This is a known issue that is due to breaking changes introduced in python2-pillow 6.0.0 (see this document). It is a package imported from Arch Linux and the issue has already been reported on Arch Linux side. See this ticket on the bug tracker: https://bugs.archlinux.org/task/62242
A true fix requires to do modifications in the source code of MComix.
Since python2-pillow (and python-pillow) is used by many programs, similar problems may happen with other software too.
"Spring cleanup" on Arch Linux: impact on Manjaro
Recently, Arch Linux did a "spring cleanup" of their Community repository (see the full discussion on the mailing list and seach for "spring"). Many package got removed from the Arch Linux official repositories and dropped to the AUR. Therefore, it means that many packages that were in our repositories because they were imported from Arch Linux got removed from our repositories too. Here's a non-exhaustive list of packages that got removed:
cherrytree - Hierarchical note taking application featuring rich text and syntax highlighting
docky - Full fledged dock application that makes opening common applications and managing windows easier and quicker
mate-menu - Advanced menu for MATE Panel, a fork of MintMenu (Not to be confused with mate-menus)
medit - GTK+ text editor
thermald - The Linux Thermal Daemon program from 01.org
Thats normal and you should select yes. I never have had any permission to even use the old steam related name So the change was needed and is more fitting now, since the udev rule collection isnt related to steam in any way, but generic for gaming stuff.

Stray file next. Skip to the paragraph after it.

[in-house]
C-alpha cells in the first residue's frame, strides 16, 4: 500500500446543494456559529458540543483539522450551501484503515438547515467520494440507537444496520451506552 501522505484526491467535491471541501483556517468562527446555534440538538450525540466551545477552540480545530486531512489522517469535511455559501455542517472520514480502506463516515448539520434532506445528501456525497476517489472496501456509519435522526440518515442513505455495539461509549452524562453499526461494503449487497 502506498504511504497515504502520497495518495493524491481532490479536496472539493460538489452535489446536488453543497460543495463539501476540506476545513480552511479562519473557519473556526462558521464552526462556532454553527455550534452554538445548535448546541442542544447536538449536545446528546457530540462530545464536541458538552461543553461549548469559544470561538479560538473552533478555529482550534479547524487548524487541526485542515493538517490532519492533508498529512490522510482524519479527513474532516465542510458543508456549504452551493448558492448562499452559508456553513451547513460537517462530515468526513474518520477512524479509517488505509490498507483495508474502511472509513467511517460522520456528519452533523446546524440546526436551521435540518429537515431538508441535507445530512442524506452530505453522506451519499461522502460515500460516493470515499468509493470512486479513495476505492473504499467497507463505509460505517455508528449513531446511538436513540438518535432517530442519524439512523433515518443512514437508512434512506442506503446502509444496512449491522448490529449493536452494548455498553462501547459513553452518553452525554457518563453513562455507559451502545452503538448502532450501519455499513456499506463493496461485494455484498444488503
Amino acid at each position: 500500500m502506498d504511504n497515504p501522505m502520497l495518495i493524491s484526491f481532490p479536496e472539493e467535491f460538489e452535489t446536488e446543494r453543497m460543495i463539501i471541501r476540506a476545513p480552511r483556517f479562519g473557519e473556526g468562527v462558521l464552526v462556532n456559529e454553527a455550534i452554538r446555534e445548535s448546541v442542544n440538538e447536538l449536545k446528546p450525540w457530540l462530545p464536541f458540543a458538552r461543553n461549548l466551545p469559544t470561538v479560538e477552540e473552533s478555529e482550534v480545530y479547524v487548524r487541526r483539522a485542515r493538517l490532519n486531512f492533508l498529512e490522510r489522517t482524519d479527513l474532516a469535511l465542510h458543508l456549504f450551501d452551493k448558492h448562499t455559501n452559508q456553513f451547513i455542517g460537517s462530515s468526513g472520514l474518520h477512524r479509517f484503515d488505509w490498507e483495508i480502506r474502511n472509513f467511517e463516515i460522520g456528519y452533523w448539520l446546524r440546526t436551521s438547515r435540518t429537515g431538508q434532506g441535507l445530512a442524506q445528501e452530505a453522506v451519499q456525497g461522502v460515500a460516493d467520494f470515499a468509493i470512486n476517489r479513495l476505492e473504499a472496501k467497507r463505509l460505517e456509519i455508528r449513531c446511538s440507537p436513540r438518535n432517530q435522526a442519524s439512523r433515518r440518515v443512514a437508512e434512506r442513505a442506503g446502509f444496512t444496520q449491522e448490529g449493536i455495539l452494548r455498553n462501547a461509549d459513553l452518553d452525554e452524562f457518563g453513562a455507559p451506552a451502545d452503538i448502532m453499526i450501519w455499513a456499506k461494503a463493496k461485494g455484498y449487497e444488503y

I don't see any errors or warning messages, but if you have happen to have an idea by looking at it, please, let me know. Any help is appreciated.
Edit: Switching to linux51 fixed the issue with the mouse wheel. Still no sound though. (As soon as I adjust the volume in the system applet or start playing music in mpd, the applet icon greys out and the sound device is removed from its list and replaced by "Fake output" or something similar in my native language.)
Edit #2: I've downgraded alsa-lib to the previously installed version and now sound is working again! I know downgrading packages should be the last resort and temporary, so I'm looking forward to the real solution. (Maybe it's about just waiting for the next update of this package?)